Childhood Emotional Neglect – PART 1
This is PART 1 of Childhood Emotional Neglect – What are the symptoms – the legacy of coping mechanisms? (PART 1)
PART 2 – What has caused those symptoms or coping mechanisms?
PART 3 – How does it impact adult relationships? Is healing even possible?
People who suffered emotional neglect in their childhood, often develop some, if not all, of the following coping mechanisms, as a way to protect themselves, to manage their hurt feelings or to simply try and get their needs met. These behaviours are learned adaptive responses from where a parent or care giver wasn’t emotionally available or attuned to the child, their feelings and needs.
I’m writing the list using the ‘we’ pronoun, because I’m assuming you already sense something is a bit different in how you feel and respond – some intuition or feedback brought you to this blog. I also hope that using the collective pronoun will help you feel a little less alone in it all.
However, If you’re wondering about someone else – maybe that collective pronoun, ‘we’ might help you step into their shoes a little better, to really feel just how difficult life can be when someone has suffered emotional neglect and have some coping mechanisms that can seem a bit counter intuitive – like, ‘pushing people away because they desperately want them there’!
So here are some of the symptoms of childhood emotional neglect that adults tell me about in my counselling room … and which I once experienced too. (yes, spoiler alert – healing is possible!)
We doubt ourselves.
We agonise over what we should do or should have done! We will rehash it, overthinking it in the hope we can magically rewrite history or avoid a disaster in the future (or what feels like a disaster to us), or we need to talk about it … A LOT … in trying to reassure ourselves, or to find the ‘truth’ in it!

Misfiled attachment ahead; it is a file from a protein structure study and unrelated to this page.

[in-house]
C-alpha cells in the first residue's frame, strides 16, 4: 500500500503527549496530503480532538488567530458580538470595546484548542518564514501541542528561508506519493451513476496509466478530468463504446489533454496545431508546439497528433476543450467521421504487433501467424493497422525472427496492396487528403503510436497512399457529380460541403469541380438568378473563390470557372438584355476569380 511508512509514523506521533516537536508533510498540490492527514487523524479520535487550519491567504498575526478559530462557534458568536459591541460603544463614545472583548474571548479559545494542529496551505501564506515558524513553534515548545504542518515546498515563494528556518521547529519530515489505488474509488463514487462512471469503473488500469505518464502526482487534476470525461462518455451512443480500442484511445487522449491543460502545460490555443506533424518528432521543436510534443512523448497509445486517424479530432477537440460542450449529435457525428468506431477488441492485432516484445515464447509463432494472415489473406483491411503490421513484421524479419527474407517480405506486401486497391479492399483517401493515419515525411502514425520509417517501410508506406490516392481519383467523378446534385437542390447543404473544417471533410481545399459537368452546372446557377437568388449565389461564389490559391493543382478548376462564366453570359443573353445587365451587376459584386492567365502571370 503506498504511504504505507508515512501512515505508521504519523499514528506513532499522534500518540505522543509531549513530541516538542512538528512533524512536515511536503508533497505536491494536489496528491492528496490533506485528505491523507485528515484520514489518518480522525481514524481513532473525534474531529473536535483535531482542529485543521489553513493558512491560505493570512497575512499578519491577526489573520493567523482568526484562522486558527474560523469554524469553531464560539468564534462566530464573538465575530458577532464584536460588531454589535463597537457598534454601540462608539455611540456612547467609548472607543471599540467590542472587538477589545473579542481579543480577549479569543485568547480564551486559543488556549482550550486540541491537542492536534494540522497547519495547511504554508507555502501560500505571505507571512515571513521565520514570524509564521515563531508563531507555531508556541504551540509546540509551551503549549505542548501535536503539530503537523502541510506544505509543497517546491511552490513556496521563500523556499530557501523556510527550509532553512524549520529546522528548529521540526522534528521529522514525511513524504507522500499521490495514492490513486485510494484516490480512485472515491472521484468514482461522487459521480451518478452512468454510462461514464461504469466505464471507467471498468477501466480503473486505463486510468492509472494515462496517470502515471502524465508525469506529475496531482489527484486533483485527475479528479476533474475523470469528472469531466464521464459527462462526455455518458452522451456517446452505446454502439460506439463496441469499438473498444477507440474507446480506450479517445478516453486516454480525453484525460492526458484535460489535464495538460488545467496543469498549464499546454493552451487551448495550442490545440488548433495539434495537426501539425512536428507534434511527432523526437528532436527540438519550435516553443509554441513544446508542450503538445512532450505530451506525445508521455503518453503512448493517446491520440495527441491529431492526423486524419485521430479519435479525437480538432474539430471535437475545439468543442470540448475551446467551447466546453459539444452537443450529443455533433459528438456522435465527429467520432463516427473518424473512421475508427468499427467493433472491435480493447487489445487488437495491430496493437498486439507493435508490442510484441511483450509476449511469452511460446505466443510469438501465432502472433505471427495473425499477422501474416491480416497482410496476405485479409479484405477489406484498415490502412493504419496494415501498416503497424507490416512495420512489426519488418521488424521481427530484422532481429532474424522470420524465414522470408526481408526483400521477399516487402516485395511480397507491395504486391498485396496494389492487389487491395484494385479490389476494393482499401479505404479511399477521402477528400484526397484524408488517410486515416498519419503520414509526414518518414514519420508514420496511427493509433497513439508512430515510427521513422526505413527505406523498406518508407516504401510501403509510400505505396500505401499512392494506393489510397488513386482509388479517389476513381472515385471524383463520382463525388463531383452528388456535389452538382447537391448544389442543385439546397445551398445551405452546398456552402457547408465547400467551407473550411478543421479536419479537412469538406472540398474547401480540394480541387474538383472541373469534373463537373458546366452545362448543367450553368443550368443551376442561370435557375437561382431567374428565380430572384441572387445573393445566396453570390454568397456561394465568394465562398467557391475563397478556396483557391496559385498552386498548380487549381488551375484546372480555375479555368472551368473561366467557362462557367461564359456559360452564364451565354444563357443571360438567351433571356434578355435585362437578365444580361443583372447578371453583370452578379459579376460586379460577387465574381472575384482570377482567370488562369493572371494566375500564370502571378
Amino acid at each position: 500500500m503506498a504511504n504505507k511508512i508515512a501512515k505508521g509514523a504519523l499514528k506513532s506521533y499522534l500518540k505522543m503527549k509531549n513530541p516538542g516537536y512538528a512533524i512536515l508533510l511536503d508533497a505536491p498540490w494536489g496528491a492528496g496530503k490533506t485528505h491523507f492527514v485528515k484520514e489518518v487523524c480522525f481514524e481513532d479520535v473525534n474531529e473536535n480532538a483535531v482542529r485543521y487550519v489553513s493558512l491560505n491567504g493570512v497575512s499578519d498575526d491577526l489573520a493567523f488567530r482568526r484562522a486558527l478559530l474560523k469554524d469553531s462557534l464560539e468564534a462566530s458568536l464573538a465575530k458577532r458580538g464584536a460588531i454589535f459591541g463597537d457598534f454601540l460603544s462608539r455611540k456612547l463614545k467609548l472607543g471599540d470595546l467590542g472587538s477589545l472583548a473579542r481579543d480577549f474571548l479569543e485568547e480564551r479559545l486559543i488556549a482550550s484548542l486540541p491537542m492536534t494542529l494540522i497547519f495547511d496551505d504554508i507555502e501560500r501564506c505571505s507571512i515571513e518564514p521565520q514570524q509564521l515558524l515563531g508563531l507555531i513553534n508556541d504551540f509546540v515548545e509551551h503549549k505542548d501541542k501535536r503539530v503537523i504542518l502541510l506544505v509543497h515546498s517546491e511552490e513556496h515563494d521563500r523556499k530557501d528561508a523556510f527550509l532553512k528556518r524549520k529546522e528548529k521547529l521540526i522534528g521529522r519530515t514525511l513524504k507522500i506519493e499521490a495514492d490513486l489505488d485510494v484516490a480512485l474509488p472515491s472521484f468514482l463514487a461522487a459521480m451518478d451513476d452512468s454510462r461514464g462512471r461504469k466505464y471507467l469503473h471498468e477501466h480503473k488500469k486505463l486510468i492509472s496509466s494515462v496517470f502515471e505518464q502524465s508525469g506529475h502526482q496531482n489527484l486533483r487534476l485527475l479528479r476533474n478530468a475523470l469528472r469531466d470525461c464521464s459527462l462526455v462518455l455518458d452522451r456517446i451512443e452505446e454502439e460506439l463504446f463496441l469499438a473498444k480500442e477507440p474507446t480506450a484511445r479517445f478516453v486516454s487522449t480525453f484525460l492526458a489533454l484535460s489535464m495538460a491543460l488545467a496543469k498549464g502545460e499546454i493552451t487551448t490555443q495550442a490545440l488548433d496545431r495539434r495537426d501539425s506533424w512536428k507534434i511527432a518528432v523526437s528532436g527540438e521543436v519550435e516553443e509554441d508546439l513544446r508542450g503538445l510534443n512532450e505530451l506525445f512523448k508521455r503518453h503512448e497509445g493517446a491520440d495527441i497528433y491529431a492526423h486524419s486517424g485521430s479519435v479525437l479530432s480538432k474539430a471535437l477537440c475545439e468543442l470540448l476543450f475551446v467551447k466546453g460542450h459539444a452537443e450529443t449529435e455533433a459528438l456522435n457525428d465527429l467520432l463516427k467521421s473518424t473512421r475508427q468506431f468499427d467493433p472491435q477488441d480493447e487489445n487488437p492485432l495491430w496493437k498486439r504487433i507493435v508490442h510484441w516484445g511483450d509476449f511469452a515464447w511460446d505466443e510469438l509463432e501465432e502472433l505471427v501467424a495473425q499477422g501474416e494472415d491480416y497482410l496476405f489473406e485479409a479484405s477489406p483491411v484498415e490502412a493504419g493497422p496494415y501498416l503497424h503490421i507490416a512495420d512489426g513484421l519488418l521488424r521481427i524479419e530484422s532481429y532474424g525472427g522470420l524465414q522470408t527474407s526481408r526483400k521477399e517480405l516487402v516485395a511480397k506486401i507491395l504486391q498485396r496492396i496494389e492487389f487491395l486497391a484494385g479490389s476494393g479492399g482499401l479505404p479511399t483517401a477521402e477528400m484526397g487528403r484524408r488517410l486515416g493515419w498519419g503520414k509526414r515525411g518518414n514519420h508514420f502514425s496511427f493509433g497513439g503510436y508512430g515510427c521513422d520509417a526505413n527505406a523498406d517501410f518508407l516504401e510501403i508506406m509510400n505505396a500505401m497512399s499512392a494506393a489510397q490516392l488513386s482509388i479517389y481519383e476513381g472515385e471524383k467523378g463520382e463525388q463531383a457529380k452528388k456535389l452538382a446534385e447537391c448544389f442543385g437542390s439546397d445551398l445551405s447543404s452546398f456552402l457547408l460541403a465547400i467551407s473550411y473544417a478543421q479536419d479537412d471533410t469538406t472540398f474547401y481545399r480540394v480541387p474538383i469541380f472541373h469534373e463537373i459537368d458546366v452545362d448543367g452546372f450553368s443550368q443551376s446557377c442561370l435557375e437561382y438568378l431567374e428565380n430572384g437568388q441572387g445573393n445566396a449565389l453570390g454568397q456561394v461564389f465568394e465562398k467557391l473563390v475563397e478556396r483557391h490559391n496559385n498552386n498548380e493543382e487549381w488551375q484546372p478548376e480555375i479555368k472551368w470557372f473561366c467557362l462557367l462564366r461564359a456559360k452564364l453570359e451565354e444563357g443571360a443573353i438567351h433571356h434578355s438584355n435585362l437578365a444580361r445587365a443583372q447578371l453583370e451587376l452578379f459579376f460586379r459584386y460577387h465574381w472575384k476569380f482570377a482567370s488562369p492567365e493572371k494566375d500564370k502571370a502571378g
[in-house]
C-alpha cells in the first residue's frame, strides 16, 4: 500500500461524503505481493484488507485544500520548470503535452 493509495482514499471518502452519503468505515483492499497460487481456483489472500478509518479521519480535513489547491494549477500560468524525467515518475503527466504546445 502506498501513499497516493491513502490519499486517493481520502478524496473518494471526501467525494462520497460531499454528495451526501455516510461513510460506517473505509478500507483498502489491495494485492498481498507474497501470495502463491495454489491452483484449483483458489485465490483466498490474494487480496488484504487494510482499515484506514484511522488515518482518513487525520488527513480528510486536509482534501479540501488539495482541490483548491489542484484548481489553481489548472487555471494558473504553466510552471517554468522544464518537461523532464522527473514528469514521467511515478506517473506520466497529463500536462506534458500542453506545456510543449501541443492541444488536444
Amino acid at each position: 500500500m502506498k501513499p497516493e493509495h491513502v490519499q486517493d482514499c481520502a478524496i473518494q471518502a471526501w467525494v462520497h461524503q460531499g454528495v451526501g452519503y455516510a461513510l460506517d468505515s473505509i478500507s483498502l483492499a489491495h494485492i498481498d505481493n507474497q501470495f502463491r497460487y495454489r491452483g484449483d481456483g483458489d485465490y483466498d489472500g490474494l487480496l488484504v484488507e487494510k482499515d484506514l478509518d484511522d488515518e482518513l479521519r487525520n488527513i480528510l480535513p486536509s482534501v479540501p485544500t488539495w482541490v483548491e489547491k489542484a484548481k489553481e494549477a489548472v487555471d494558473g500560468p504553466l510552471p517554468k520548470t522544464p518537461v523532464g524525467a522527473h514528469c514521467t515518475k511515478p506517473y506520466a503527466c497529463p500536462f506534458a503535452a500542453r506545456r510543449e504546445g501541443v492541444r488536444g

We’ve learnt to keep busy.
It’s a way to manage those racing thoughts and any uncomfortable feelings or memories when they come up.
Saying ‘no’ to others can feel impossible.
Being needed by others can allow us to feel a little important, if not quite loved. Besides, it helps maintain that busy-ness that keeps feelings at bay!
We are people pleasers.
We can feel so ‘bad’, guilty or even shamed if others are upset or angry. We immediately wonder what we have done wrong?
Despite all this doing things for others, we never quite feel enough.
We can feel really inadequate in fact ,and that can make us want to hide behind roles and masks … or just simply hide out, because we are sure we must be unacceptable, unloveable, unworthy, not deserving, or just plain ‘bad’.
We feel criticism keenly.
Of course we can also really be reactive to that criticism. It can make us try harder or, conversely, just give up trying, feeling like, ‘What’s the point of trying and just getting knocked down for it?’
We can be fiercely independent.
We can find it hard to ask for help. We prefer to cry alone. Closeness can feel really uncomfortable to us.
We can really struggle to trust people and often feel lonely or alone.
Rejection can really hurt, and we’ll often reject pre-emptively to avoid being hurt!
We suffer anxiety a lot of the time.